I am currently working on a standard for confirming destructive actions, which I have to split into four levels:

  1. no confirmation necessary
  2. ???
  3. a simple dialog that explains what the dangers are
  4. a dialog that explains the dangers and requires an unusual action to confirm.

Now, level 2 should be more intrusive than level 1, but less than level 3 and it needs to work with touch as well as with mouse and keyboard.

I already implemented an undo function, that's why level 1 exists at all, but my supervisor wants something even more secure.

What are some good patterns to do this?

  • Double click is annoying and will lead to spam clicking
  • Long press takes too long and is unconventional on desktop
  • Having a flyout is a middle ground, as it doesn't excel or suck at any specific thing
  • Can you explain why you need 4 levels? Following KISS, there should only be (1) and (3) (plus undo, of course, for both). I especially don't understand the (need for the) difference between (3) and (4)? Commented Jan 14, 2022 at 17:23
  • Maybe, "show a toast message at top right corner that automatically disappears after some time"?
    – Ajeet Shah
    Commented Jan 14, 2022 at 17:56
  • @virtualnobi 1 & 3 are for KISS, 2 is for my supervisor, and 4 is for extremely critical stuff like deleting accounts.
    – Ubus99
    Commented Jan 17, 2022 at 7:10

3 Answers 3


In my application, I didn't want users to be likely to accidentally delete things, but I also didn't want it to be too much effort to delete as it's easy to undelete.

I settled on a dropdown button:

delete button in red, confirm delete underneath in dropdown

  • It works using any input method: mouse, fat fingered phone taps, keyboard, screen reader.
  • While I can't think of any applications that specifically have a delete button like this, it's obvious what needs to be done to actually delete something. Dropdown buttons in general are common across devices and operating systems.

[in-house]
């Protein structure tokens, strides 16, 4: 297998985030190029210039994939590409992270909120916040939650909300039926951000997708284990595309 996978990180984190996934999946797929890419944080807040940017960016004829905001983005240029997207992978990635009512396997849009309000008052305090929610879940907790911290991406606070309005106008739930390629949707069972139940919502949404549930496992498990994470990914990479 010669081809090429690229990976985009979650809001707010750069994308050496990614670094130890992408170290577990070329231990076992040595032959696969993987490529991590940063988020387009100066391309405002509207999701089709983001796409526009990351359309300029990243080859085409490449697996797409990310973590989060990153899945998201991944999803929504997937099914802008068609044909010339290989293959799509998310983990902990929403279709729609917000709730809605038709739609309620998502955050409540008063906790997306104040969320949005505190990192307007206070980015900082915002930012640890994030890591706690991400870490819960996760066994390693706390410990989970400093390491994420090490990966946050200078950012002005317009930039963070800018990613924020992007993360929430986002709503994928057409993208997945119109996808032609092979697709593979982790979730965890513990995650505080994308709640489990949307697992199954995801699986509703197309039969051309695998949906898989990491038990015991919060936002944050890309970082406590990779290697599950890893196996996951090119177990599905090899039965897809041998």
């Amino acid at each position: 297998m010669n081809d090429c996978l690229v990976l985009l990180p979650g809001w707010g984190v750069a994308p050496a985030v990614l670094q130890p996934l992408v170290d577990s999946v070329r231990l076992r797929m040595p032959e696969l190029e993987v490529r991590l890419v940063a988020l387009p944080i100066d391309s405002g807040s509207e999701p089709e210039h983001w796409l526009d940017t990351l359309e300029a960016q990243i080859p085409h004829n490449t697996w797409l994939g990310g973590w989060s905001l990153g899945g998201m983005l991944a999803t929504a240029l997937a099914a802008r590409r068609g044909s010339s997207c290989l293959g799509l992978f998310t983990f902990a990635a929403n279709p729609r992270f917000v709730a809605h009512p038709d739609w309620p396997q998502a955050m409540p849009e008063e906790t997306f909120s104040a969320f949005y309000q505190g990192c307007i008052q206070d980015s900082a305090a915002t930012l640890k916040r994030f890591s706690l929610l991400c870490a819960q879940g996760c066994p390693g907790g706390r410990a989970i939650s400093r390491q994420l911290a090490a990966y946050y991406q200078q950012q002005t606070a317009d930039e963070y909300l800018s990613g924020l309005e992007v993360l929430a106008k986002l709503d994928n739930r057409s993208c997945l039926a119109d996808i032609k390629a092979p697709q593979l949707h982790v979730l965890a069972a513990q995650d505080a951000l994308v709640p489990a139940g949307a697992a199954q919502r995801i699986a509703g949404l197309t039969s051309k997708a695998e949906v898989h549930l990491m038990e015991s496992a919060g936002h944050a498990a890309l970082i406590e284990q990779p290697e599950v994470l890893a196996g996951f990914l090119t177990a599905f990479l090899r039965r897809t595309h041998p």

• While you can accidentally delete something, it's less likely to happen because you need more than a single click/tap/etc. In fact, it's even not a proper double click because you have to move your mouse to confirm the delete, even if it's a very short distance.
  • It was extremely easy to do in the library I'm using.

In Adobe programs, a window appears with information about the change that is about to be made with two buttons and a checkbox:

  • OK to continue with the action
  • Cancel to go back and abort the action
  • Don't show again to avoid repetitive alerts when the user is already sure of the consequences

enter image description here

  • that would be a Level 3, i am searching for something less intrusive
    – Ubus99
    Commented Jan 14, 2022 at 14:56
  • Level 3 is a danger alert, this is just info and the user can decide to see it again or not.
    – Danielillo
    Commented Jan 14, 2022 at 14:57
  • maybe i wasn't specific enough, but what i wanted to describe as level 3 in my original question is exactly like the image you shared. that is too disruptive to user flow, i only want to prevent slips on Level 2, not mistakes.
    – Ubus99
    Commented Jan 14, 2022 at 15:01

You could make the user drag something to a trash on desktop, or swipe left on mobile. Both are understood deletion gestures for their devices, and are less intrusive than a dialog.

You could also put the Delete function in a dropdown menu, which will make the user have to pull down the menu and then click on the Delete action.

  • the first two ideas are out, since the same interaction must be used for both, but i am going to try the last one right now.
    – Ubus99
    Commented Jan 14, 2022 at 15:16

Your Answer

By clicking “Post Your Answer”, you agree to our terms of service and acknowledge you have read our privacy policy.

Not the answer you're looking for? Browse other questions tagged or ask your own question.